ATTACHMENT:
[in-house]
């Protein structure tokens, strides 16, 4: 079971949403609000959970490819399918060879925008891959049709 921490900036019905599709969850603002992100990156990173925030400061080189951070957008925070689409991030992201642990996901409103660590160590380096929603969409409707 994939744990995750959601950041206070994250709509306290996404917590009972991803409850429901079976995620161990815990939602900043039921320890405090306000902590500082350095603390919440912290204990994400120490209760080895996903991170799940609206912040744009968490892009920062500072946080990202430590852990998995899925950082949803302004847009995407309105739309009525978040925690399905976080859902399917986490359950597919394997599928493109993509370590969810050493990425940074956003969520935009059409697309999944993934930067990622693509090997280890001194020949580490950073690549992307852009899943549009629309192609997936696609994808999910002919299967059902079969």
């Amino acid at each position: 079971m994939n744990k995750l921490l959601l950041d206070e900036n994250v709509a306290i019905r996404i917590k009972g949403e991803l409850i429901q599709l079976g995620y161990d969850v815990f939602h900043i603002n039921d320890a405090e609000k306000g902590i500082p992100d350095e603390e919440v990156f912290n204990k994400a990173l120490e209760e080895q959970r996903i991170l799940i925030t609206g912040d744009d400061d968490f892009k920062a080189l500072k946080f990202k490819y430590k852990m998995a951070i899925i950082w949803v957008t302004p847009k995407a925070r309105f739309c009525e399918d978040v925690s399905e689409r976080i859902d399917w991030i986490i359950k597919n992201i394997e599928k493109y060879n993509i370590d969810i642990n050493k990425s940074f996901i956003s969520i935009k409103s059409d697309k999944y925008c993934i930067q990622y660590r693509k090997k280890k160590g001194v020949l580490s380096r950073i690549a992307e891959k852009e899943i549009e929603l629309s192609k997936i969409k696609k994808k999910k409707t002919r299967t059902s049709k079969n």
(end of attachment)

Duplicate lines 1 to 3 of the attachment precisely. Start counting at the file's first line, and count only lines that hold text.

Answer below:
[in-house]
């Protein structure tokens, strides 16, 4: 079971949403609000959970490819399918060879925008891959049709 921490900036019905599709969850603002992100990156990173925030400061080189951070957008925070689409991030992201642990996901409103660590160590380096929603969409409707 994939744990995750959601950041206070994250709509306290996404917590009972991803409850429901079976995620161990815990939602900043039921320890405090306000902590500082350095603390919440912290204990994400120490209760080895996903991170799940609206912040744009968490892009920062500072946080990202430590852990998995899925950082949803302004847009995407309105739309009525978040925690399905976080859902399917986490359950597919394997599928493109993509370590969810050493990425940074956003969520935009059409697309999944993934930067990622693509090997280890001194020949580490950073690549992307852009899943549009629309192609997936696609994808999910002919299967059902079969």
């Amino acid at each position: 079971m994939n744990k995750l921490l959601l950041d206070e900036n994250v709509a306290i019905r996404i917590k009972g949403e991803l409850i429901q599709l079976g995620y161990d969850v815990f939602h900043i603002n039921d320890a405090e609000k306000g902590i500082p992100d350095e603390e919440v990156f912290n204990k994400a990173l120490e209760e080895q959970r996903i991170l799940i925030t609206g912040d744009d400061d968490f892009k920062a080189l500072k946080f990202k490819y430590k852990m998995a951070i899925i950082w949803v957008t302004p847009k995407a925070r309105f739309c009525e399918d978040v925690s399905e689409r976080i859902d399917w991030i986490i359950k597919n992201i394997e599928k493109y060879n993509i370590d969810i642990n050493k990425s940074f996901i956003s969520i935009k409103s059409d697309k999944y925008c993934i930067q990622y660590r693509k090997k280890k160590g001194v020949l580490s380096r950073i690549a992307e891959k852009e899943i549009e929603l629309s192609k997936i969409k696609k994808k999910k409707t002919r299967t059902s049709k079969n």